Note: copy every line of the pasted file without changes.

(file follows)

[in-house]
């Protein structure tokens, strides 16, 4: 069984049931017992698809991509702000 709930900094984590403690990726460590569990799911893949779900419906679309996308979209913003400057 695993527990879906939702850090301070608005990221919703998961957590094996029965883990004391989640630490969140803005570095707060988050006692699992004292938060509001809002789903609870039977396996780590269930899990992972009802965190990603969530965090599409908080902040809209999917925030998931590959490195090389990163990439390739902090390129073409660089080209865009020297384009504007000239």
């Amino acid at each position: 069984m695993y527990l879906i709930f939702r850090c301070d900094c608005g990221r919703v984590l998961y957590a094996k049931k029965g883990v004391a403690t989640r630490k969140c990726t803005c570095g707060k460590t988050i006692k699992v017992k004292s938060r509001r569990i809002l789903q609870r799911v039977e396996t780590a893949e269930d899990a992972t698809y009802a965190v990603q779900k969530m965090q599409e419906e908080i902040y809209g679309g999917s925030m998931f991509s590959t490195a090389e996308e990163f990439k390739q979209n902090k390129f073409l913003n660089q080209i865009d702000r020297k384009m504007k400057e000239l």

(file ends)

[in-house]
């Protein structure tokens, strides 16, 4: 069984049931017992698809991509702000 709930900094984590403690990726460590569990799911893949779900419906679309996308979209913003400057 695993527990879906939702850090301070608005990221919703998961957590094996029965883990004391989640630490969140803005570095707060988050006692699992004292938060509001809002789903609870039977396996780590269930899990992972009802965190990603969530965090599409908080902040809209999917925030998931590959490195090389990163990439390739902090390129073409660089080209865009020297384009504007000239």
């Amino acid at each position: 069984m695993y527990l879906i709930f939702r850090c301070d900094c608005g990221r919703v984590l998961y957590a094996k049931k029965g883990v004391a403690t989640r630490k969140c990726t803005c570095g707060k460590t988050i006692k699992v017992k004292s938060r509001r569990i809002l789903q609870r799911v039977e396996t780590a893949e269930d899990a992972t698809y009802a965190v990603q779900k969530m965090q599409e419906e908080i902040y809209g679309g999917s925030m998931f991509s590959t490195a090389e996308e990163f990439k390739q979209n902090k390129f073409l913003n660089q080209i865009d702000r020297k384009m504007k400057e000239l």